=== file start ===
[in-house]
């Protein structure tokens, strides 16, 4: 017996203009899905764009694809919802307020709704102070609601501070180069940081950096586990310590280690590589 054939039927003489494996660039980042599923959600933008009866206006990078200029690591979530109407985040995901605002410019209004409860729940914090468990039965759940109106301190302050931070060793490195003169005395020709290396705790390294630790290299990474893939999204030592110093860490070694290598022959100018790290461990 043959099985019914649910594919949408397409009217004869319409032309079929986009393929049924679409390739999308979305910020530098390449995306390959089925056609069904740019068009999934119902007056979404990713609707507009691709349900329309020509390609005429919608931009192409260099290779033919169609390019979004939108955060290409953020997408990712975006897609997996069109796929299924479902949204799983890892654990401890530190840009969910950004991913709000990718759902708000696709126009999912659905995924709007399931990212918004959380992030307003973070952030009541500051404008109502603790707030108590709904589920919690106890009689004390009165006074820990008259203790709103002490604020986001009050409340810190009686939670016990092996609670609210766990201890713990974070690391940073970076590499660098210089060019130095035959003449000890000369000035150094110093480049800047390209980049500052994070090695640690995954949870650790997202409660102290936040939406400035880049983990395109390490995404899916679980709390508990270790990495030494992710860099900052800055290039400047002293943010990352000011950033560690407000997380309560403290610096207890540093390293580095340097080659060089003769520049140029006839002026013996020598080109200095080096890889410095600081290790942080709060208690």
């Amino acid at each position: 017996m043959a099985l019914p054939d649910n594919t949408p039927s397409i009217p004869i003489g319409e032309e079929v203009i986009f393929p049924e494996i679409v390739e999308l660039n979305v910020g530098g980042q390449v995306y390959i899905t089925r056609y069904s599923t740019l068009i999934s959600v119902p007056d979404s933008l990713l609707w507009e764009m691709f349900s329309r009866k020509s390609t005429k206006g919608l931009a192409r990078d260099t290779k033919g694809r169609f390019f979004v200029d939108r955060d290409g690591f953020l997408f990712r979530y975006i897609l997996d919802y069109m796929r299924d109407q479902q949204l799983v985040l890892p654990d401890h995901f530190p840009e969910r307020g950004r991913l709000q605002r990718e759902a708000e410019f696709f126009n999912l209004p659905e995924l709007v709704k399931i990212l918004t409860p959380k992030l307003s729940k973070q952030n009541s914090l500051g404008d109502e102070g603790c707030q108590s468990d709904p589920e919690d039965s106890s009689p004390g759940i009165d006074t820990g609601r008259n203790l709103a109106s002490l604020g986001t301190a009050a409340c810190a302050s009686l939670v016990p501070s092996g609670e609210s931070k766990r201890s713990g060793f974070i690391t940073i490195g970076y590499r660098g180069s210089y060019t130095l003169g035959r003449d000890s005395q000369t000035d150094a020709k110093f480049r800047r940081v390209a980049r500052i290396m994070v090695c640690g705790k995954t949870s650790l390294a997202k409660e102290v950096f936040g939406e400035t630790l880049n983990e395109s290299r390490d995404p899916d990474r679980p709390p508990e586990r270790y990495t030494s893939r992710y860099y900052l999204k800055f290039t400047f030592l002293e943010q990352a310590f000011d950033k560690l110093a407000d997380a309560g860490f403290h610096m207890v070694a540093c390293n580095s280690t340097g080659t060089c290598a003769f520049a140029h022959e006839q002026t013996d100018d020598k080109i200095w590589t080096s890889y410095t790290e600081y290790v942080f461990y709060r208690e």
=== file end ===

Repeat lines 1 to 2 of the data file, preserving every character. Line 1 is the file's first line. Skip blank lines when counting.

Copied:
[in-house]
């Protein structure tokens, strides 16, 4: 017996203009899905764009694809919802307020709704102070609601501070180069940081950096586990310590280690590589 054939039927003489494996660039980042599923959600933008009866206006990078200029690591979530109407985040995901605002410019209004409860729940914090468990039965759940109106301190302050931070060793490195003169005395020709290396705790390294630790290299990474893939999204030592110093860490070694290598022959100018790290461990 043959099985019914649910594919949408397409009217004869319409032309079929986009393929049924679409390739999308979305910020530098390449995306390959089925056609069904740019068009999934119902007056979404990713609707507009691709349900329309020509390609005429919608931009192409260099290779033919169609390019979004939108955060290409953020997408990712975006897609997996069109796929299924479902949204799983890892654990401890530190840009969910950004991913709000990718759902708000696709126009999912659905995924709007399931990212918004959380992030307003973070952030009541500051404008109502603790707030108590709904589920919690106890009689004390009165006074820990008259203790709103002490604020986001009050409340810190009686939670016990092996609670609210766990201890713990974070690391940073970076590499660098210089060019130095035959003449000890000369000035150094110093480049800047390209980049500052994070090695640690995954949870650790997202409660102290936040939406400035880049983990395109390490995404899916679980709390508990270790990495030494992710860099900052800055290039400047002293943010990352000011950033560690407000997380309560403290610096207890540093390293580095340097080659060089003769520049140029006839002026013996020598080109200095080096890889410095600081290790942080709060208690």